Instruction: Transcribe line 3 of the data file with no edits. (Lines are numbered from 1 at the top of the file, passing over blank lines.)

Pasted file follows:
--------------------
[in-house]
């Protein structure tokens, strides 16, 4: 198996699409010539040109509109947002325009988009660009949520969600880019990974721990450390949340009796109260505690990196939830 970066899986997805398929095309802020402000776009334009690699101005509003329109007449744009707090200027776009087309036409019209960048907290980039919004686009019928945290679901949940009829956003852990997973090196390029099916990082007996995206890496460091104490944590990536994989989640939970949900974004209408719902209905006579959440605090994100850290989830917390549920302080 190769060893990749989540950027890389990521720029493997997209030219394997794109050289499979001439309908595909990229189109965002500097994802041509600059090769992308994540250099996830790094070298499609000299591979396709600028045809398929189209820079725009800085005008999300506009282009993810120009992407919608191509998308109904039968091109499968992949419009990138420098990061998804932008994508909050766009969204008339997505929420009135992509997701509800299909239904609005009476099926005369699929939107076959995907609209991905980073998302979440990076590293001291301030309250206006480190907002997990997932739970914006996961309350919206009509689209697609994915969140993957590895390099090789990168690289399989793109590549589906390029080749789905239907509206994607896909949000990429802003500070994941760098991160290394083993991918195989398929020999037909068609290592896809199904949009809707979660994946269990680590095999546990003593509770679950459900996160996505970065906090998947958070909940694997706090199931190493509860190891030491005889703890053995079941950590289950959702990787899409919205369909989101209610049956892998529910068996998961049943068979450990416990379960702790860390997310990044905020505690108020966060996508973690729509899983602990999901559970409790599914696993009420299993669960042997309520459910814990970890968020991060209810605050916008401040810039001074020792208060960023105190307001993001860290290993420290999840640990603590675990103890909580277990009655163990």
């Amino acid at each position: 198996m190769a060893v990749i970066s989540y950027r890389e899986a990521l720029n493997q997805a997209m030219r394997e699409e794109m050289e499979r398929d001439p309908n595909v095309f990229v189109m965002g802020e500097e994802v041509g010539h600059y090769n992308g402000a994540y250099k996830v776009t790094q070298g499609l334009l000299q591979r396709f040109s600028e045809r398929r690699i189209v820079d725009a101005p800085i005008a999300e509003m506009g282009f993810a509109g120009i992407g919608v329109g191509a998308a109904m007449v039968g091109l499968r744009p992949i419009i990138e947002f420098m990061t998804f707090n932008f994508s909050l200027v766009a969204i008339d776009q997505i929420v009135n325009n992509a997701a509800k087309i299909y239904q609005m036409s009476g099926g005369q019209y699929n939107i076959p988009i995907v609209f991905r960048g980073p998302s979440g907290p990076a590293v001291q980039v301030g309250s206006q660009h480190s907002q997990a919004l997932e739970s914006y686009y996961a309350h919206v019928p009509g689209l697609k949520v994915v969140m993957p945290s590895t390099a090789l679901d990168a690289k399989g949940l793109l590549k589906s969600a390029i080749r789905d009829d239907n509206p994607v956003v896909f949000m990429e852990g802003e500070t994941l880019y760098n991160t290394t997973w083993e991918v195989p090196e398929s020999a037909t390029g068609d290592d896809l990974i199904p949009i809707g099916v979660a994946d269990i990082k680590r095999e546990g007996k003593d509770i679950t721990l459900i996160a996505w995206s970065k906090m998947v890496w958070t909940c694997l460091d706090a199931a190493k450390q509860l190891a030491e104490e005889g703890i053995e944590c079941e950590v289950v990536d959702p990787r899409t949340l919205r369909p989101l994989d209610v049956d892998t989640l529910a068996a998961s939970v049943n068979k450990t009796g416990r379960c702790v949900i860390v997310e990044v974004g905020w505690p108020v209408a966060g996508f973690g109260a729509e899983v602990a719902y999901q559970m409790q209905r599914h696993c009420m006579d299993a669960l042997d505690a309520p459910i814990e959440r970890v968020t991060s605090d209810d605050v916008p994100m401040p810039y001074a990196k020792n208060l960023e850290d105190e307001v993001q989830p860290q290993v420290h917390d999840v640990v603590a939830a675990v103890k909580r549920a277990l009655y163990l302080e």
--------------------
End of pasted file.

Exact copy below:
């Amino acid at each position: 198996m190769a060893v990749i970066s989540y950027r890389e899986a990521l720029n493997q997805a997209m030219r394997e699409e794109m050289e499979r398929d001439p309908n595909v095309f990229v189109m965002g802020e500097e994802v041509g010539h600059y090769n992308g402000a994540y250099k996830v776009t790094q070298g499609l334009l000299q591979r396709f040109s600028e045809r398929r690699i189209v820079d725009a101005p800085i005008a999300e509003m506009g282009f993810a509109g120009i992407g919608v329109g191509a998308a109904m007449v039968g091109l499968r744009p992949i419009i990138e947002f420098m990061t998804f707090n932008f994508s909050l200027v766009a969204i008339d776009q997505i929420v009135n325009n992509a997701a509800k087309i299909y239904q609005m036409s009476g099926g005369q019209y699929n939107i076959p988009i995907v609209f991905r960048g980073p998302s979440g907290p990076a590293v001291q980039v301030g309250s206006q660009h480190s907002q997990a919004l997932e739970s914006y686009y996961a309350h919206v019928p009509g689209l697609k949520v994915v969140m993957p945290s590895t390099a090789l679901d990168a690289k399989g949940l793109l590549k589906s969600a390029i080749r789905d009829d239907n509206p994607v956003v896909f949000m990429e852990g802003e500070t994941l880019y760098n991160t290394t997973w083993e991918v195989p090196e398929s020999a037909t390029g068609d290592d896809l990974i199904p949009i809707g099916v979660a994946d269990i990082k680590r095999e546990g007996k003593d509770i679950t721990l459900i996160a996505w995206s970065k906090m998947v890496w958070t909940c694997l460091d706090a199931a190493k450390q509860l190891a030491e104490e005889g703890i053995e944590c079941e950590v289950v990536d959702p990787r899409t949340l919205r369909p989101l994989d209610v049956d892998t989640l529910a068996a998961s939970v049943n068979k450990t009796g416990r379960c702790v949900i860390v997310e990044v974004g905020w505690p108020v209408a966060g996508f973690g109260a729509e899983v602990a719902y999901q559970m409790q209905r599914h696993c009420m006579d299993a669960l042997d505690a309520p459910i814990e959440r970890v968020t991060s605090d209810d605050v916008p994100m401040p810039y001074a990196k020792n208060l960023e850290d105190e307001v993001q989830p860290q290993v420290h917390d999840v640990v603590a939830a675990v103890k909580r549920a277990l009655y163990l302080e």